Improving production efficiencies of carbon composite processing is front and center at Apple and Daimler. Apple sees carbon-fiber reinforced plastic (CFRP) as a way to reduce weight for housings used on iPads, laptops and other portable electronics equipment.
Daimler has signed a Joint Development Agreement (JDA) with German automobile major Daimler AG to develop automobile parts made of CFRP. The focal point of the project is High Cycle Resin Transfer Molding (RTM), a molding process technology developed by Toray. Toray, in addition to developing optimal CFRP materials, handles design and molding processes, with Daimler being responsible for developing technologies for joining of the parts. The companies aim for adoption of the newly developed parts in Mercedes-Benz models within next three years. Daimler plans to mold CFP parts in a captive plant in Germany.
Daimler has set a target of reducing the weight of the body-in-white of its cars up to ten percent for all models under its Mercedes-Benz series compared with their existing models.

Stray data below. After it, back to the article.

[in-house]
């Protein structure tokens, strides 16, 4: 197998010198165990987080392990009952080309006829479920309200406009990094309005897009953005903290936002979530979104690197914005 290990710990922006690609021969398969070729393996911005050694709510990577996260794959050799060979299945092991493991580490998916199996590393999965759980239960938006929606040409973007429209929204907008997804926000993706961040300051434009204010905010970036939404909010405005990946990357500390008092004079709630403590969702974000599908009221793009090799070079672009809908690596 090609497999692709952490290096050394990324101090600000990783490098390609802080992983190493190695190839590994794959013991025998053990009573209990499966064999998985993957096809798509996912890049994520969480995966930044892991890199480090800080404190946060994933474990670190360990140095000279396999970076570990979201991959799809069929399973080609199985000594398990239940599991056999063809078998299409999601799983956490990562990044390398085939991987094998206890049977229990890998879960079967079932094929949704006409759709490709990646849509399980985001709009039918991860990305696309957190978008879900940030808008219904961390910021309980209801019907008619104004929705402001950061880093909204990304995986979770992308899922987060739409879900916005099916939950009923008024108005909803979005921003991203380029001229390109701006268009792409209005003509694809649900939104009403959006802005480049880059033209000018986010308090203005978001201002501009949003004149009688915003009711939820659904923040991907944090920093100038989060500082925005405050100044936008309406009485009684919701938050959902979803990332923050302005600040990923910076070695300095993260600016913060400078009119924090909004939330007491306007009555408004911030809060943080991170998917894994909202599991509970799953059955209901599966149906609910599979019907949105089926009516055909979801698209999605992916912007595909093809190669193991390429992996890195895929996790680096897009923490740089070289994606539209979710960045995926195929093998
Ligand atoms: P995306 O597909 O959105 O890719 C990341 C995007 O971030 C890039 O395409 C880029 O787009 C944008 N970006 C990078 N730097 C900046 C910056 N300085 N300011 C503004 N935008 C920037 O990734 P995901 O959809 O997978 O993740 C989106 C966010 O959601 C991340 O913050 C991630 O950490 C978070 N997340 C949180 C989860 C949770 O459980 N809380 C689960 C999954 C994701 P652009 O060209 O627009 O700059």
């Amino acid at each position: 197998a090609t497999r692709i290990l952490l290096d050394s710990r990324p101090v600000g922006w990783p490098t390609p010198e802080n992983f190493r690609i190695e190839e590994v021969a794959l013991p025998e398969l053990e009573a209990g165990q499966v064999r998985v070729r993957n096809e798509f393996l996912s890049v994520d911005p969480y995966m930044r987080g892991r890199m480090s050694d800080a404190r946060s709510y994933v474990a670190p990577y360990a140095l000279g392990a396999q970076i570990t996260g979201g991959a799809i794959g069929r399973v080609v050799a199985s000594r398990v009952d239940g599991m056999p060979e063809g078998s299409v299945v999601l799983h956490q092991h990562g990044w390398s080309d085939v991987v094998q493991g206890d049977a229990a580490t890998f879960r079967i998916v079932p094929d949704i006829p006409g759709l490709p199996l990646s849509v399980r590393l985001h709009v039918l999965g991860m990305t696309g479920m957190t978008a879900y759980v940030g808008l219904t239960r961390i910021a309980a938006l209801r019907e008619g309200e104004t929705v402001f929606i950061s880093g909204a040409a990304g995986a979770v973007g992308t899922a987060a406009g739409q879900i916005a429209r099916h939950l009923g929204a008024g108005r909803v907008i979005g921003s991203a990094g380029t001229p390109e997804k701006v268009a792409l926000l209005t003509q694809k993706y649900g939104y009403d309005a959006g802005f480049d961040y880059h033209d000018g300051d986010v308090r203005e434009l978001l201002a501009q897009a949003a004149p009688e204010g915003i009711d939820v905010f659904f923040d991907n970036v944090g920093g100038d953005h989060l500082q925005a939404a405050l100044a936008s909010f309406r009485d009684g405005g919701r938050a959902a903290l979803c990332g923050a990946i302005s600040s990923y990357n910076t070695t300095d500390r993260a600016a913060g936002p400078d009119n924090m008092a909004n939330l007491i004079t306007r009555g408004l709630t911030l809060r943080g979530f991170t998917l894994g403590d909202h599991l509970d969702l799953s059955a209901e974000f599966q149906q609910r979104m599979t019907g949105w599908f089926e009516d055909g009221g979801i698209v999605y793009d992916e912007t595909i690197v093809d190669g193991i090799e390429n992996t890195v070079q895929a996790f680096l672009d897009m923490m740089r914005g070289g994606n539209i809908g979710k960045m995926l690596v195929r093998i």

How can automakers, aerospace contractors, and other OEMs get new metal alloys that are stronger, harder, and can survive ever higher temperatures? One way is to redesign their crystalline structures at the nanoscale and microscale.
Although a lot of the excitement about 3D printing and additive manufacturing surrounds its ability to make end-products and functional prototypes, some often ignored applications are the big improvements that can come by using it for tooling, jigs, and fixtures.
A fun and informative tour you can attend at the upcoming Design & Manufacturing Minneapolis, MD&M Minneapolis, and other events there, is the Materials Innovation Tour on Wednesday afternoon. I'll be leading it.
Focus on Fundamentals consists of 45-minute on-line classes that cover a host of technologies.
You learn without leaving the comfort of your desk. All classes are taught by subject-matter experts and all are archived.
So if you can't attend live, attend at your convenience.